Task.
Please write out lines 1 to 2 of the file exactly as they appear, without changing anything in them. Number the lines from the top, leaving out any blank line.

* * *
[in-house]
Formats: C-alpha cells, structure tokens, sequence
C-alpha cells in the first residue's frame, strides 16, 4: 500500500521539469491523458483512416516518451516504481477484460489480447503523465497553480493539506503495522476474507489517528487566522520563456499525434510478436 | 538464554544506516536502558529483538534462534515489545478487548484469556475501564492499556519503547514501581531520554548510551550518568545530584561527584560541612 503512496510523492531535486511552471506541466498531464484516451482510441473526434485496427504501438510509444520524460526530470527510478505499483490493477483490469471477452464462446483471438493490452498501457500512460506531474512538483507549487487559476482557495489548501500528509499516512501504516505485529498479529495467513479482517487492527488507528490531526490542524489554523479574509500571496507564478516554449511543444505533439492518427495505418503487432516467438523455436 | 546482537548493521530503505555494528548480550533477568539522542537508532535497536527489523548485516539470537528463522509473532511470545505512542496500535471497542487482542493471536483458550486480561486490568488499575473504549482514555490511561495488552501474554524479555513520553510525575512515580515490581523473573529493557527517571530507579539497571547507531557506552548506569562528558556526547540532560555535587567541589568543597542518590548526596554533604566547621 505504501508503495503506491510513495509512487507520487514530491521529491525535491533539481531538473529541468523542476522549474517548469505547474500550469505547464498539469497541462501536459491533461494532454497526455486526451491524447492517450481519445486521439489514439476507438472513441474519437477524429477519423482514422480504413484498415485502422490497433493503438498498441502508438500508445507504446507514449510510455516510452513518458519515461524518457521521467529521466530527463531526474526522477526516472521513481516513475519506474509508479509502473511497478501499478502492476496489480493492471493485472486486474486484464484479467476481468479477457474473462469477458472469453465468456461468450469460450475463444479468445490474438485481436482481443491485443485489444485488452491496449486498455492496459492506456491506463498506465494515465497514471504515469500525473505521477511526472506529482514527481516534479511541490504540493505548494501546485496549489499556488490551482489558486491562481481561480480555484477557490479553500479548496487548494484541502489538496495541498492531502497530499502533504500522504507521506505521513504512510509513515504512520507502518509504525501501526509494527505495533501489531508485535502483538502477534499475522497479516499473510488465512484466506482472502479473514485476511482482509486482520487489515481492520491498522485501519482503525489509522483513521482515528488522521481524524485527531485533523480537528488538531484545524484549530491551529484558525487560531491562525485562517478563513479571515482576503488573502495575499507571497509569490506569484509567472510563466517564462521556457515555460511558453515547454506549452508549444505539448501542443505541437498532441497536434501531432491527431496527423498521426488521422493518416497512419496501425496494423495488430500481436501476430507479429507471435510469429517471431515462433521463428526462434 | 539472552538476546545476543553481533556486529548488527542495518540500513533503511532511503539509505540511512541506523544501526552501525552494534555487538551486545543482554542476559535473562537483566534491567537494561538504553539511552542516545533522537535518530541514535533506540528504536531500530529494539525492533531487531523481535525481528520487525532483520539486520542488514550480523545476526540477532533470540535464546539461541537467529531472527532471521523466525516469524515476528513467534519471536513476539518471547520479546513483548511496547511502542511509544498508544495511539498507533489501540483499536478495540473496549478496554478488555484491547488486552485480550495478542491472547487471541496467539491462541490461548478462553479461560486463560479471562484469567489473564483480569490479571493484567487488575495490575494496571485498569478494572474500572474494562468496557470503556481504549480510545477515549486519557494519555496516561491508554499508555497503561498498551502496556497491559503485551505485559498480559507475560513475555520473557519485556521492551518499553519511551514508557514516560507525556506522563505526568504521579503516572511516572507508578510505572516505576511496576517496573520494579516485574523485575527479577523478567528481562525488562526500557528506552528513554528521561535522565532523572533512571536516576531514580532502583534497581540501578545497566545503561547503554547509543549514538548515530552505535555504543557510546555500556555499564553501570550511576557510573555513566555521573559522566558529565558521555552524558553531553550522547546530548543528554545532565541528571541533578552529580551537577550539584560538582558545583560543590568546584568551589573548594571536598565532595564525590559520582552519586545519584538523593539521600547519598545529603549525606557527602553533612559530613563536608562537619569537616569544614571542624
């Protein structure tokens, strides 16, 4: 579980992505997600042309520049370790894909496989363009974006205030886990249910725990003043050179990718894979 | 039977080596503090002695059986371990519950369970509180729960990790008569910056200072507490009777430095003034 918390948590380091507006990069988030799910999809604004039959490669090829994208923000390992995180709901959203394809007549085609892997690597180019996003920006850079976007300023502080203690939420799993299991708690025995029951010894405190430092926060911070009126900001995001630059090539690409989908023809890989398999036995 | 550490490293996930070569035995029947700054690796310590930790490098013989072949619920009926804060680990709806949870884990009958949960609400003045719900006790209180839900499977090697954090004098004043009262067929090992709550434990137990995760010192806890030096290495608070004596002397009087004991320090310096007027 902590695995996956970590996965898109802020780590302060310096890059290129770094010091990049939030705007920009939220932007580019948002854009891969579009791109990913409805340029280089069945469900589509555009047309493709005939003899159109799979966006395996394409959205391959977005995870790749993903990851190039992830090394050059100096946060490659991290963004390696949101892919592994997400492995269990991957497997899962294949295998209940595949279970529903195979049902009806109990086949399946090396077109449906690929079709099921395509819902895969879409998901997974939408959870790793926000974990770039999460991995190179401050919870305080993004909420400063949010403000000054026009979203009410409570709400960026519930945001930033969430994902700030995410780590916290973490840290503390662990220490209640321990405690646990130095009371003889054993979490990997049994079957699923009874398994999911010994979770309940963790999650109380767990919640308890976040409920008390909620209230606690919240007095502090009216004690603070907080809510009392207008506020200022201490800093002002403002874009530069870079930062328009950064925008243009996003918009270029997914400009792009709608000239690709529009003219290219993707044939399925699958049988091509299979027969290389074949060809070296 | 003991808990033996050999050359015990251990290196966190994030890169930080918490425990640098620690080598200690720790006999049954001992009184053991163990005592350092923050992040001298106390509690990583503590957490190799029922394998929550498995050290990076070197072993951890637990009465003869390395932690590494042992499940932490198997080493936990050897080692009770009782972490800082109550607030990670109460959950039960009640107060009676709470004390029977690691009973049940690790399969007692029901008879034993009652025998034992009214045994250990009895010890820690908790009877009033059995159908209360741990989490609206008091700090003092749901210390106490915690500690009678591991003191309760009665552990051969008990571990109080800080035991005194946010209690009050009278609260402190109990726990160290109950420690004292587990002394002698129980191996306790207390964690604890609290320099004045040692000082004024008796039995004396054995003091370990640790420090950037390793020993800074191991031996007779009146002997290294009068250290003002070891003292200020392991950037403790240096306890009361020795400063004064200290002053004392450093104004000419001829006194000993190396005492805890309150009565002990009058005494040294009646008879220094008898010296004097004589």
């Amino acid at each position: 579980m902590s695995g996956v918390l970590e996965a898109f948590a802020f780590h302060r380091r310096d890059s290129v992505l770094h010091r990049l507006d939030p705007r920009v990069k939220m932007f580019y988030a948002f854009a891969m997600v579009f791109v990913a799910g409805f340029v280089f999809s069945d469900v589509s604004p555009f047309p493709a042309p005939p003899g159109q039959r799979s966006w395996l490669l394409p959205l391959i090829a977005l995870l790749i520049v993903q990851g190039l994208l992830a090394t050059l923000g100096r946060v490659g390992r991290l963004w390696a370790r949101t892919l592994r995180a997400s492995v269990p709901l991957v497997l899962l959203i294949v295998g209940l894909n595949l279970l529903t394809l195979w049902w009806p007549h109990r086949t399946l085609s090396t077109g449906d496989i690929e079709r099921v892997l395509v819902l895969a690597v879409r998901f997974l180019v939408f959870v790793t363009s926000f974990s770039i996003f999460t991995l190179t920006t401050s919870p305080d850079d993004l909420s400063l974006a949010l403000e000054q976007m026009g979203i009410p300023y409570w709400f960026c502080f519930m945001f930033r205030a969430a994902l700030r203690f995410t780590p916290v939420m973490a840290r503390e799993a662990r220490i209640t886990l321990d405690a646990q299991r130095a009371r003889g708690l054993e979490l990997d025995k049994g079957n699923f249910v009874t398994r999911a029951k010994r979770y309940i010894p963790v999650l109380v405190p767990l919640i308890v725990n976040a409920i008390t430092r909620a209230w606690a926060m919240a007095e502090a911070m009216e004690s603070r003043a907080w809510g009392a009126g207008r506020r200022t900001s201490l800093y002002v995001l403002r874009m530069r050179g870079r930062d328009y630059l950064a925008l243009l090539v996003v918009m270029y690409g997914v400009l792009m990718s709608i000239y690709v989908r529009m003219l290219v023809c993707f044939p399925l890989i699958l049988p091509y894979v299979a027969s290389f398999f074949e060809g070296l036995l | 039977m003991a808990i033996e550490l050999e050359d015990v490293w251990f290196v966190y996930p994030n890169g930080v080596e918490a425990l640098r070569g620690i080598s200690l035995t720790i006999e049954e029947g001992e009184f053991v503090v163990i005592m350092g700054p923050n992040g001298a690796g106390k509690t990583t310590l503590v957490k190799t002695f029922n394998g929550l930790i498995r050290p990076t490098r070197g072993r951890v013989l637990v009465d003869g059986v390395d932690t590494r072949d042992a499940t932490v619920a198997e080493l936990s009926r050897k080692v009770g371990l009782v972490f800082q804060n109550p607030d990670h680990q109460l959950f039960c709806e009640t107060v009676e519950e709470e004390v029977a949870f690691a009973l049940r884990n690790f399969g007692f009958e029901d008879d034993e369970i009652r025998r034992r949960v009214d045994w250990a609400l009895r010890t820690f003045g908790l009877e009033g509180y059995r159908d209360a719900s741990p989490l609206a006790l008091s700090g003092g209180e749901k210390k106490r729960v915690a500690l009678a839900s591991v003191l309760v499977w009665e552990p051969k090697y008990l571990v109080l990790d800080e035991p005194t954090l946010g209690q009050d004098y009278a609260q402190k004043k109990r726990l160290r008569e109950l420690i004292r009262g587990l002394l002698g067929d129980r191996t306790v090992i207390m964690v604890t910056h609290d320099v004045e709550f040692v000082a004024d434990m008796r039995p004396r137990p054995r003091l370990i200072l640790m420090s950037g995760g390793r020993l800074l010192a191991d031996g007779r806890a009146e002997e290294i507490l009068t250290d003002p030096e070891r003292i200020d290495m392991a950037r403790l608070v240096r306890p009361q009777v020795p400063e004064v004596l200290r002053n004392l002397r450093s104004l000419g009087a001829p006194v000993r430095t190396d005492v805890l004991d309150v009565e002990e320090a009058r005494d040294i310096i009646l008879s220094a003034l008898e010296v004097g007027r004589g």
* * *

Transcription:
[in-house]
Formats: C-alpha cells, structure tokens, sequence